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Autism

The genes of silence

   

Locked away in an impenetrable world, many autistic people are unable to communicate their feelings. European and US researchers are now trying to identify the genes which make a person susceptible to the development of this disorder. The first results of their work represent an important step forward in our understanding of the condition - and perhaps even its prevention and treatment.

     
   

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Drawings by Lisa Perini shown at the international exhibition, 'Creation from Silence' (Burgos - E), organised by the Association of Parents of Autistic Children, where she won first prize.

Autism affects at least one child in every 2 500, mainly boys. Half of these never learn to speak and three-quarters have mental handicaps, though a small minority may show an exceptional talent for drawing, music or mental arithmetic. Although doctors now have a somewhat better understanding of how such individuals might perceive the outside world, they have yet to identify clearly the precise underlying brain dysfunction. "We are still only able to observe the development of the brain or study its functioning in a relatively unsophisticated way, particularly in young children, which is when autism first shows itself," explains Anthony Bailey of the Institute of Psychiatry in London.

Clues from twins
For several years now, researchers have adopted a genetic and molecular approach to try to improve their understanding of the origins of this disease. Studies carried out on families of autistic people have revealed certain predisposing factors. In monozygotic twins (genetically identical and coming from a single fertilised egg), if one child is affected, then in some 60% of cases the other one is too. In dizygotic twins (genetically non-identical, from two different eggs), this only occurs in about 4% of cases, indicating the importance of genetic influences. Studies of families with twins suggest that these influences might also extend to Asperger's syndrome and related disorders.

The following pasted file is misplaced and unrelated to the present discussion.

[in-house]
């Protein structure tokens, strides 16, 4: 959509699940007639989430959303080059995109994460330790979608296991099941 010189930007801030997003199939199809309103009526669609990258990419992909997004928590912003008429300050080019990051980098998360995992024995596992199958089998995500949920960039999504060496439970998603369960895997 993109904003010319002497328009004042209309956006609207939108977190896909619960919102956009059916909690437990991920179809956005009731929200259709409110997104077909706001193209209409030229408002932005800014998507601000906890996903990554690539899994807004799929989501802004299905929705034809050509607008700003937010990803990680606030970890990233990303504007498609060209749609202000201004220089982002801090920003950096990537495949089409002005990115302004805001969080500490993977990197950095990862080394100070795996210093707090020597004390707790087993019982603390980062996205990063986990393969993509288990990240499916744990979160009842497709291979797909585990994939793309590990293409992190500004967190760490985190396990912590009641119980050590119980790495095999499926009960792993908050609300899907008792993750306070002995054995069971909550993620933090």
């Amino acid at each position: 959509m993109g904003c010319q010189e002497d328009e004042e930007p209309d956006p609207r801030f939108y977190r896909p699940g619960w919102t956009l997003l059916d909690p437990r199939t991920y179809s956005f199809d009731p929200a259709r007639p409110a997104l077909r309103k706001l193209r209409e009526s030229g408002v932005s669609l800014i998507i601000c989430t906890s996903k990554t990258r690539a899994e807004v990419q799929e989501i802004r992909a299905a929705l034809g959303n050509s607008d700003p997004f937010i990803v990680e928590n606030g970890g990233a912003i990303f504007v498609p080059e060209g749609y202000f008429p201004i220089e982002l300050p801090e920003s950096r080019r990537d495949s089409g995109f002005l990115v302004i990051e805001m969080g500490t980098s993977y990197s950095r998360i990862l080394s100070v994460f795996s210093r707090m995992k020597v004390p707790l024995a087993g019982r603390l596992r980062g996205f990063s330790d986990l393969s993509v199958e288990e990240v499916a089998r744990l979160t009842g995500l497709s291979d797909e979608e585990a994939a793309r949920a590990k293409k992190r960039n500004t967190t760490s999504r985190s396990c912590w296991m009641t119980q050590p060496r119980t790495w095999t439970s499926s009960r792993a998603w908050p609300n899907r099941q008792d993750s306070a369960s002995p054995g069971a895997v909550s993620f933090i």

These studies led specialists to search for the few genes that they suspected must underlie the development of autism. The question was: how many and which ones? In 1995, in an attempt to identify the culprits, understand the origins of the disease and - ultimately - develop a treatment, an international consortium was set up to carry out a study of the molecular genetics of autism. Coordinated by researchers at the Institute of Psychiatry in London, it has received EU funding since 1997.(1) "About 200 families is generally considered to be the minimum sample for a study of this kind. This is far too many for any one country, " explains Dr Bailey. As virtually no individuals with autism have descendants, the genetic study has to focus on the relatively small number of families containing two individuals with autism or a related disorder. Hence the need for an international approach, and a consortium consisting of British, Dutch, German, French, Danish, Greek and American clinicians and researchers.